Open Archives Initiative

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Logo used by the Open Archives Initiative.

The Open Archives Initiative (OAI) was an informal organization, in the circle around the colleagues Herbert Van de Sompel, Carl Lagoze, Michael L. Nelson and Simeon Warner,[1] to develop and apply technical interoperability standards for archives to share catalogue information (metadata).[2][3][4][5] The group got together in the late late 1990s[6] and was active for around twenty years. OAI coordinated in particular three specification activities: OAI-PMH,[7] OAI-ORE[8] and ResourceSync.[9][10][11] All along the group worked towards building a "low-barrier interoperability framework" for archives (institutional repositories) containing digital content (digital libraries) to allow people (service providers) harvest metadata (from data providers).[12][13] Such sets of metadata are since then harvested to provide "value-added services", often by combining different data sets.[14][15][16][17]

OAI has been involved in developing a technological framework and interoperability standards for enhancing access to eprint archives, which make scholarly communications like academic journals available, associated with the open access publishing movement. The relevant technology and standards are applicable beyond scholarly publishing.

The OAI technical infrastructure, specified in the Protocol for Metadata Harvesting (OAI-PMH) version 2.0,[7] defines a mechanism for data providers to expose their metadata. This protocol mandates that individual archives map their metadata to the Dublin Core, a common metadata set for this purpose. OAI standards allow a common way to provide content, and part of those standards is that the content has metadata that describes the items in Dublin Core format. Object Reuse and Exchange (OAI-ORE)[8] defines standards for the description and exchange of aggregations of web resources.

Funding for the initiative came from the Andrew W. Mellon Foundation, Coalition for Networked Information (CNI), Digital Library Federation (DLF), National Science Foundation (NSF), the Alfred P. Sloan Foundation, and other organizations.[5]

See also[edit]

References[edit]

  1. ^ Calhoun, Karen (2014). Exploring Digital Libraries: Foundations, Practice, Prospects. Facet Publishing. pp. 37–39. ISBN 978-1-85604-820-0.
  2. ^ Warner, Simeon (2001-06-28). "Exposing and harvesting metadata using the OAI metadata harvesting protocol: A tutorial". arXiv:cs/0106057.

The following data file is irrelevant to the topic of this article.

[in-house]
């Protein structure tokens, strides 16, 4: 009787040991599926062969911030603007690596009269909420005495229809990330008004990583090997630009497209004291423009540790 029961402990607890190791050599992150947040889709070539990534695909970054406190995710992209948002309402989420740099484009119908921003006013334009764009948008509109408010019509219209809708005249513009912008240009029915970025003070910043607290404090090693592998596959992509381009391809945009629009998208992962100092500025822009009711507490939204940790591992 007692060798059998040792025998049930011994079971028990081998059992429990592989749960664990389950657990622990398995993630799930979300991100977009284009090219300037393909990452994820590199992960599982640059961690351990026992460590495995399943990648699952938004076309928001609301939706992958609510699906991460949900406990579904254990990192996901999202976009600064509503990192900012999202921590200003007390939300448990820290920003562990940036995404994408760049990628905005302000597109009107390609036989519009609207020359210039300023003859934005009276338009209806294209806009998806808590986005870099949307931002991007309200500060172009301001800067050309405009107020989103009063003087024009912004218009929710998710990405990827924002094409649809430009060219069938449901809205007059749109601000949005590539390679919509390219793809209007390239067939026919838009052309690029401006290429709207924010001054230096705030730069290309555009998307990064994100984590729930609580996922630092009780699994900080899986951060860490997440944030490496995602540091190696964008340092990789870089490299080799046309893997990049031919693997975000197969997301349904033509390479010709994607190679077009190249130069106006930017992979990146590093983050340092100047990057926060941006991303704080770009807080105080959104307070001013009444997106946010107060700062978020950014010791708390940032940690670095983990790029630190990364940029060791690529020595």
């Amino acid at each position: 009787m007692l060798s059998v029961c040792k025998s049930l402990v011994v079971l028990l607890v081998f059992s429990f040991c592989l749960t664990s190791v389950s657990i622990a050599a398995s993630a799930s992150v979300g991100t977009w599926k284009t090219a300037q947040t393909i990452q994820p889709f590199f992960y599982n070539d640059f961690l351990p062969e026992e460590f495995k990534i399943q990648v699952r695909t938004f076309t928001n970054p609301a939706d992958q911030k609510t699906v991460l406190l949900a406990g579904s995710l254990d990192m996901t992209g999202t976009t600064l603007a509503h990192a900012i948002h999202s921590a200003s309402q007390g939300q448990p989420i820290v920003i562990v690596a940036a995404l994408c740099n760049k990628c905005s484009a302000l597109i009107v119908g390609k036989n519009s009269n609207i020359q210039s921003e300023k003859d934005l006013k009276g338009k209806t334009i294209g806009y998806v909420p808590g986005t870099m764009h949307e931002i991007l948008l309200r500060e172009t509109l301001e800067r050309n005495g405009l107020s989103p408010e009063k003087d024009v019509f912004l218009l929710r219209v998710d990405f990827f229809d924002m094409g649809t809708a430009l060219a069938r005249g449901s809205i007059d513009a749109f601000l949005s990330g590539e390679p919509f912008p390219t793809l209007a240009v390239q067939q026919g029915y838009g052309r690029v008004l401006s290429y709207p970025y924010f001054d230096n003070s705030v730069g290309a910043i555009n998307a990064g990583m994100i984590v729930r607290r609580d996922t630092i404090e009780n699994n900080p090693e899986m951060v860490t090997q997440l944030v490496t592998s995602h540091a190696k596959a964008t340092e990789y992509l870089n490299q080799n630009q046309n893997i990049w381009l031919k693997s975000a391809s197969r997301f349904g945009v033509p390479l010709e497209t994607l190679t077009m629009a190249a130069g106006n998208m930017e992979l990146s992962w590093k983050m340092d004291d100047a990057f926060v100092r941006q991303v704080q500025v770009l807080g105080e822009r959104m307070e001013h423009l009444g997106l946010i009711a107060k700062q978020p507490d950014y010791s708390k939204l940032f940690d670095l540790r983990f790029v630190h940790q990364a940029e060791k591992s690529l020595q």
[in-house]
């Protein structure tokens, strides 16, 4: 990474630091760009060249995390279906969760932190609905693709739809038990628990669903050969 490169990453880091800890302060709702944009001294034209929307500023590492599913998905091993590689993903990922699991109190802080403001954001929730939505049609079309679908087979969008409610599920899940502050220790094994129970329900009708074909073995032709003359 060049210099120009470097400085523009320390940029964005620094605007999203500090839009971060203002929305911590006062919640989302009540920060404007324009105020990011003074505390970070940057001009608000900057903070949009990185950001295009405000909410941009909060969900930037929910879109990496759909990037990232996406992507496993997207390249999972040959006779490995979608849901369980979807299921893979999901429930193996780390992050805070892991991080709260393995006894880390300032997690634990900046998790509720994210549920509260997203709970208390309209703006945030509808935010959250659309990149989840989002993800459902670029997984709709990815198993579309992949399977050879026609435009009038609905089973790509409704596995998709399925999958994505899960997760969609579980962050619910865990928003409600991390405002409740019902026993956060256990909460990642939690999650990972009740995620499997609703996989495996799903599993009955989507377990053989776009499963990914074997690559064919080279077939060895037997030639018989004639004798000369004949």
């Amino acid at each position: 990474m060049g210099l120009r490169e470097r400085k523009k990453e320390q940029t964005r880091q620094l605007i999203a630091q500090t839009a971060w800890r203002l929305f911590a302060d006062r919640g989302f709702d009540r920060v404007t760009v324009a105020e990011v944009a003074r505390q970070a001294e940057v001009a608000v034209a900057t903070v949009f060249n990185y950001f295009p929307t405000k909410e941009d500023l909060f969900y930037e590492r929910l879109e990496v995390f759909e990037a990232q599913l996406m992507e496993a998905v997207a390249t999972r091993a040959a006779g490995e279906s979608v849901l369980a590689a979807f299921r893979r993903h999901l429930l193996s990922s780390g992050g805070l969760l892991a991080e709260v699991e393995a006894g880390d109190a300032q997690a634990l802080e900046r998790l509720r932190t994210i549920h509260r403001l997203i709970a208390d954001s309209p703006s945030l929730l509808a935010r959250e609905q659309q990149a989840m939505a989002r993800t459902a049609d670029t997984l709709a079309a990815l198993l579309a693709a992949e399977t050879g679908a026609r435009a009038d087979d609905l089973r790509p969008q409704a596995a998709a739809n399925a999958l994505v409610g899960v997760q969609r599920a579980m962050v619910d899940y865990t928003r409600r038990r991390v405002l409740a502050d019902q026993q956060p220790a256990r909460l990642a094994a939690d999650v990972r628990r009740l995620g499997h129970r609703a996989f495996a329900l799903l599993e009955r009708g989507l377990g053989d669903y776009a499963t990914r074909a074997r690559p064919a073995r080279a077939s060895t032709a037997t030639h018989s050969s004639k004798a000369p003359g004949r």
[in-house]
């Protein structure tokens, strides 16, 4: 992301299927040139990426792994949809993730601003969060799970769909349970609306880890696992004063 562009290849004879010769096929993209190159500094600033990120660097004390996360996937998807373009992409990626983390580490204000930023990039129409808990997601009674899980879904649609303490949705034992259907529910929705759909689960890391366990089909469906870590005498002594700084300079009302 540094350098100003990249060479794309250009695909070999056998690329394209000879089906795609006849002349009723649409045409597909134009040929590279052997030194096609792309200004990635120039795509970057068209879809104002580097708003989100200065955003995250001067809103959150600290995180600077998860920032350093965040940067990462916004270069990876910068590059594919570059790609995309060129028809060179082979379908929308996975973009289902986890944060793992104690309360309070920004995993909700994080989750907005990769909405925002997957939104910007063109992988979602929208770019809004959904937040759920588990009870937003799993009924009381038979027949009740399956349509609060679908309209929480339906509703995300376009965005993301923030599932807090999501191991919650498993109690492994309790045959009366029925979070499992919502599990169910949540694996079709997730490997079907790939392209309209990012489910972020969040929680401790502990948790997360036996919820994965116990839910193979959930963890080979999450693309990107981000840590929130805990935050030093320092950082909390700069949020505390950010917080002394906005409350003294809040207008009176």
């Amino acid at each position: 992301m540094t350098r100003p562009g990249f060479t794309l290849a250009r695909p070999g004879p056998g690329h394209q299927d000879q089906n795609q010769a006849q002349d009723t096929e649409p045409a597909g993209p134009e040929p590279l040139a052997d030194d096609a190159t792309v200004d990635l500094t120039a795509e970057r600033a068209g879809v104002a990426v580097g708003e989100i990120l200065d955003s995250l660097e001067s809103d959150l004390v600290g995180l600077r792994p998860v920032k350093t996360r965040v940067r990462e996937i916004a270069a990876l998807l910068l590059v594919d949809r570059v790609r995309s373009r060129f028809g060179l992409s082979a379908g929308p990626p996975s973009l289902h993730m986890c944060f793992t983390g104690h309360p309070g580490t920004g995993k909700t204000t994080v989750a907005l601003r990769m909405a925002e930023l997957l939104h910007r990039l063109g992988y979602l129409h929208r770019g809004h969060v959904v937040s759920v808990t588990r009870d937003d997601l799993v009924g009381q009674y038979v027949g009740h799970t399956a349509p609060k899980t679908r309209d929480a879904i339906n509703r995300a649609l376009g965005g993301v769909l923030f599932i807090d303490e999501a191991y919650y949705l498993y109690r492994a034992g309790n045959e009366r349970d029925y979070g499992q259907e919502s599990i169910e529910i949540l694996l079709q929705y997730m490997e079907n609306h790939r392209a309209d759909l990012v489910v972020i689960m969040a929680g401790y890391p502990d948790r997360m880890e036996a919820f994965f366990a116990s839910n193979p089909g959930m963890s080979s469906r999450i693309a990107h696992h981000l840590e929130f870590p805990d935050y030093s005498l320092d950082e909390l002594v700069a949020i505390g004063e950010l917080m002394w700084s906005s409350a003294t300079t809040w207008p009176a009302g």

3. ^ Van de Sompel, Herbert; Nelson, Michael L.; Lagoze, Carl; Warner, Simeon (2004). "Resource Harvesting within the OAI-PMH Framework". D-Lib Magazine. 10 (12). doi:10.1045/december2004-vandesompel. ISSN 1082-9873.
  4. ^ Lagoze, Carl; Van de Sompel, Herbert (2003). "The making of the Open Archives Initiative Protocol for Metadata Harvesting". Library Hi Tech. 21 (2): 118–128. doi:10.1108/07378830310479776. ISSN 0737-8831.
  5. ^ a b Open Archives Initiative -> About OAI
  6. ^ Van de Sompel, Herbert; Lagoze, Carl (2000). "The Santa Fe Convention of the Open Archives Initiative". D-Lib Magazine. 6 (2). doi:10.1045/february2000-vandesompel-oai. ISSN 1082-9873.
  7. ^ a b Lagoze, Carl; Van de Sompel, Herbert; Nelson, Michael; Warner, Simeon (2002-06-14). "Open Archives Initiative - Protocol for Metadata Harvesting - v.2.0". www.openarchives.org. Retrieved 2021-02-26.
  8. ^ a b "ORE Specifications and User Guides - Table of Contents". www.openarchives.org. 2014 [2008]. Retrieved 2021-02-26.
  9. ^ Van de Sompel, Herbert; Nelson, Michael L.; Klein, Martin; Sanderson, Robert (2013), Aalberg, Trond; Papatheodorou, Christos; Dobreva, Milena; Tsakonas, Giannis (eds.), "ResourceSync: The NISO/OAI Resource Synchronization Framework", Research and Advanced Technology for Digital Libraries, Berlin, Heidelberg: Springer Berlin Heidelberg, 8092, pp. 488–489, doi:10.1007/978-3-642-40501-3_70, ISBN 978-3-642-40500-6, retrieved 2021-02-26
  10. ^ "ResourceSync Framework Specification - Table of Contents". www.openarchives.org. 2017. Retrieved 2021-02-26.
  11. ^ "ANSI/NISO Z39.99-2017 ResourceSync Framework Specification | NISO website". www.niso.org. 2017. Retrieved 2021-02-26.
  12. ^ Arms, William Y.; Dushay, Naomi; Fulker, Dave; Lagoze, Carl (2003). "A case study in metadata harvesting: the NSDL". Library Hi Tech. 21 (2): 228–237. doi:10.1108/07378830310479866. ISSN 0737-8831.
  13. ^ Horwood, Lynne; Sullivan, Shirley; Young, Eve; Garner, Jane (2004). "OAI compliant institutional repositories and the role of library staff". Library Management. 25 (4/5): 170–176. doi:10.1108/01435120410533756. hdl:11343/33742. ISSN 0143-5124.
  14. ^ Suleman, Hussein; Fox, Edward A. (2003). "Leveraging OAI harvesting to disseminate theses". Library Hi Tech. 21 (2): 219–227. doi:10.1108/07378830310479857. ISSN 0737-8831.
  15. ^ Cole, Timothy W.; Foulonneau, Muriel (2007). Using the Open Archives Initiative Protocol for Metadata Harvesting. Libraries Unlimited. ISBN 978-1-59158-280-9.
  16. ^ Shreeves, Sarah L.; Habing, Thomas G.; Hagedorn, Kat; Young, Jeffery (2005). "Current developments and future trends for the OAI Protocol for Metadata Harvesting". Cite journal requires |journal= (help)
  17. ^ Reese, Terry (2009-04-01). "Automated Metadata Harvesting: Low-Barrier MARC Record Generation from OAI-PMH Repository Stores Using MarcEdit". Library Resources & Technical Services. 53 (2): 121–134. doi:10.5860/lrts.53n2.121. ISSN 0024-2527.

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